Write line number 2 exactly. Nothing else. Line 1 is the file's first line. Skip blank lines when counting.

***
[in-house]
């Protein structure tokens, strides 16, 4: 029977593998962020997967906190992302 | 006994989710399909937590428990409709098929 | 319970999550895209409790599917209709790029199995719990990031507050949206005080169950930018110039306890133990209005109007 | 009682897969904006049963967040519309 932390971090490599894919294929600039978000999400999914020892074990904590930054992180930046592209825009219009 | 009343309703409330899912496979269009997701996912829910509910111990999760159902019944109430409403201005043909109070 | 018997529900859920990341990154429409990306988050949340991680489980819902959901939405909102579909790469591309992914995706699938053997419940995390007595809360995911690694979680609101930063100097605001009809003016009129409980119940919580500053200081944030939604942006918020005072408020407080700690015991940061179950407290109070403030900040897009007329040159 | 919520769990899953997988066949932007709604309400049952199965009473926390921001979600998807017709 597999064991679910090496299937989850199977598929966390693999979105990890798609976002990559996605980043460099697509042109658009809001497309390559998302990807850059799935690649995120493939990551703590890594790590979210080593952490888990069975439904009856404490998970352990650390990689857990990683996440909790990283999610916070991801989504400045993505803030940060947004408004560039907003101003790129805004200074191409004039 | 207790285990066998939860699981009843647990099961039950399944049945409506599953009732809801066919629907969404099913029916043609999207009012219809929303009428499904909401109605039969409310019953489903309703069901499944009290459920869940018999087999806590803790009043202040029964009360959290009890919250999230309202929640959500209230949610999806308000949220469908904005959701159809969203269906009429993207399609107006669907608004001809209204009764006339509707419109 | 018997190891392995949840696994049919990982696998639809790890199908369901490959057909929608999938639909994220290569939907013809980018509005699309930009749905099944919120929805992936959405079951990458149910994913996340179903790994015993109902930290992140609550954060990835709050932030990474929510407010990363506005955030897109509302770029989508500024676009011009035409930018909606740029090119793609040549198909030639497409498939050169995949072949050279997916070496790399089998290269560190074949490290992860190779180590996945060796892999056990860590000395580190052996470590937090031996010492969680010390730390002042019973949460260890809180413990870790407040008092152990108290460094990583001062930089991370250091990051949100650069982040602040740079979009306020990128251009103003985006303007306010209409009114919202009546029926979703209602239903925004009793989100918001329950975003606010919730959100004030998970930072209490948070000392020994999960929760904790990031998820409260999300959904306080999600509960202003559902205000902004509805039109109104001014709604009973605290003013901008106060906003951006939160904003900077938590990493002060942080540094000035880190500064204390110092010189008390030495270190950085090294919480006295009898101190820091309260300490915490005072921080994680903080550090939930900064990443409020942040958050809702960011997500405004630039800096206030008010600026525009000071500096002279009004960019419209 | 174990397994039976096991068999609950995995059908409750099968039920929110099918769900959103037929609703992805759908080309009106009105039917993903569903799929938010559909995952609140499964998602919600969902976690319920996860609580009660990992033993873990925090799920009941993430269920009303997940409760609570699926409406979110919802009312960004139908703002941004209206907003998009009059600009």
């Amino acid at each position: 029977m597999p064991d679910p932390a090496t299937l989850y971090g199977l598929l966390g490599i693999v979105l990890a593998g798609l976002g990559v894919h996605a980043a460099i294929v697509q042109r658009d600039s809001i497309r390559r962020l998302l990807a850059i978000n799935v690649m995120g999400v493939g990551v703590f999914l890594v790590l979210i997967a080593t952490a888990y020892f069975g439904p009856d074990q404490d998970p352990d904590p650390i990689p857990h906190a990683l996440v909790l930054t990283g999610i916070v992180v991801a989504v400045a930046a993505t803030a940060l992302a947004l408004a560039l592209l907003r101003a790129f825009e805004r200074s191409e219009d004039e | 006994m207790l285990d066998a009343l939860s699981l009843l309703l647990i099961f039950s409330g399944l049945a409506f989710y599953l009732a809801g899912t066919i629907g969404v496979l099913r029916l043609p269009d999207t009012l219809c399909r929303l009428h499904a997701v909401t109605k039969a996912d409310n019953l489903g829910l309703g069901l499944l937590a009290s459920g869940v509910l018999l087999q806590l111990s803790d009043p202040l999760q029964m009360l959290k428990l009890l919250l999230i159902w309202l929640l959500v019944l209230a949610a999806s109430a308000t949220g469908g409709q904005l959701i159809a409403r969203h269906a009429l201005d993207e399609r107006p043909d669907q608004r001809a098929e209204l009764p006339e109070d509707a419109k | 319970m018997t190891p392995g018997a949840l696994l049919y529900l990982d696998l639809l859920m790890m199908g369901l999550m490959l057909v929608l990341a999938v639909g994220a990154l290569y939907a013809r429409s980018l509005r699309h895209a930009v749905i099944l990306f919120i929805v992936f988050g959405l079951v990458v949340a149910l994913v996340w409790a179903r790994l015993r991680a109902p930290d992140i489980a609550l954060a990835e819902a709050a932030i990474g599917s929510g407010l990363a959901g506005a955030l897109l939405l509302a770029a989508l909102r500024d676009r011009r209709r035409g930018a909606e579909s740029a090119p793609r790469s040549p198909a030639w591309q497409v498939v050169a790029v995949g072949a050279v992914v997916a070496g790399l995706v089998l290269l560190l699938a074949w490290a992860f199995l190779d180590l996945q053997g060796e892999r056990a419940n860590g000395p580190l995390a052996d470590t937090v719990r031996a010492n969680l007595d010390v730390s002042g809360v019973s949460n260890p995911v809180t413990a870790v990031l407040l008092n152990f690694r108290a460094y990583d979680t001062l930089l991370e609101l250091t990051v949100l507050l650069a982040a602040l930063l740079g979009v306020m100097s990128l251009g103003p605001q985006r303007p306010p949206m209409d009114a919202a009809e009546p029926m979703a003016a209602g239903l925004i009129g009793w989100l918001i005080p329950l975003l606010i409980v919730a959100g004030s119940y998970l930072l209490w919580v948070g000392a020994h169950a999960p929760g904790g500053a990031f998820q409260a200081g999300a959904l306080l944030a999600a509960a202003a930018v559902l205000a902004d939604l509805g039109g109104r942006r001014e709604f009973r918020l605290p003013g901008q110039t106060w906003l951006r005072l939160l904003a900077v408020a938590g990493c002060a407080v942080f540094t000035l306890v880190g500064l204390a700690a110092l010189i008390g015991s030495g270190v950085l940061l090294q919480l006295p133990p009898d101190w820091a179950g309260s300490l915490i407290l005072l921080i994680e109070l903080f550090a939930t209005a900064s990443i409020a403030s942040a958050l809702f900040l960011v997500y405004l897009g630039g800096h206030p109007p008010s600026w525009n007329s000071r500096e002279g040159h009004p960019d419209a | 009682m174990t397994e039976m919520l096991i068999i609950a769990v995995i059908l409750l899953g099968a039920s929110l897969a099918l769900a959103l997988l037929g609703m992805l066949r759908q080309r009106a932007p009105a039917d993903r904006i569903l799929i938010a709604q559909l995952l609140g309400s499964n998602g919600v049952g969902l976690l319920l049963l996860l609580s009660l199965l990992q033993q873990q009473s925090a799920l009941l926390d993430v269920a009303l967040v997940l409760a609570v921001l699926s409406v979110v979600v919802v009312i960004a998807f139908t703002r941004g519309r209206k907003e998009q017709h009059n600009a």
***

């Protein structure tokens, strides 16, 4: 029977593998962020997967906190992302 | 006994989710399909937590428990409709098929 | 319970999550895209409790599917209709790029199995719990990031507050949206005080169950930018110039306890133990209005109007 | 009682897969904006049963967040519309 932390971090490599894919294929600039978000999400999914020892074990904590930054992180930046592209825009219009 | 009343309703409330899912496979269009997701996912829910509910111990999760159902019944109430409403201005043909109070 | 018997529900859920990341990154429409990306988050949340991680489980819902959901939405909102579909790469591309992914995706699938053997419940995390007595809360995911690694979680609101930063100097605001009809003016009129409980119940919580500053200081944030939604942006918020005072408020407080700690015991940061179950407290109070403030900040897009007329040159 | 919520769990899953997988066949932007709604309400049952199965009473926390921001979600998807017709 597999064991679910090496299937989850199977598929966390693999979105990890798609976002990559996605980043460099697509042109658009809001497309390559998302990807850059799935690649995120493939990551703590890594790590979210080593952490888990069975439904009856404490998970352990650390990689857990990683996440909790990283999610916070991801989504400045993505803030940060947004408004560039907003101003790129805004200074191409004039 | 207790285990066998939860699981009843647990099961039950399944049945409506599953009732809801066919629907969404099913029916043609999207009012219809929303009428499904909401109605039969409310019953489903309703069901499944009290459920869940018999087999806590803790009043202040029964009360959290009890919250999230309202929640959500209230949610999806308000949220469908904005959701159809969203269906009429993207399609107006669907608004001809209204009764006339509707419109 | 018997190891392995949840696994049919990982696998639809790890199908369901490959057909929608999938639909994220290569939907013809980018509005699309930009749905099944919120929805992936959405079951990458149910994913996340179903790994015993109902930290992140609550954060990835709050932030990474929510407010990363506005955030897109509302770029989508500024676009011009035409930018909606740029090119793609040549198909030639497409498939050169995949072949050279997916070496790399089998290269560190074949490290992860190779180590996945060796892999056990860590000395580190052996470590937090031996010492969680010390730390002042019973949460260890809180413990870790407040008092152990108290460094990583001062930089991370250091990051949100650069982040602040740079979009306020990128251009103003985006303007306010209409009114919202009546029926979703209602239903925004009793989100918001329950975003606010919730959100004030998970930072209490948070000392020994999960929760904790990031998820409260999300959904306080999600509960202003559902205000902004509805039109109104001014709604009973605290003013901008106060906003951006939160904003900077938590990493002060942080540094000035880190500064204390110092010189008390030495270190950085090294919480006295009898101190820091309260300490915490005072921080994680903080550090939930900064990443409020942040958050809702960011997500405004630039800096206030008010600026525009000071500096002279009004960019419209 | 174990397994039976096991068999609950995995059908409750099968039920929110099918769900959103037929609703992805759908080309009106009105039917993903569903799929938010559909995952609140499964998602919600969902976690319920996860609580009660990992033993873990925090799920009941993430269920009303997940409760609570699926409406979110919802009312960004139908703002941004209206907003998009009059600009």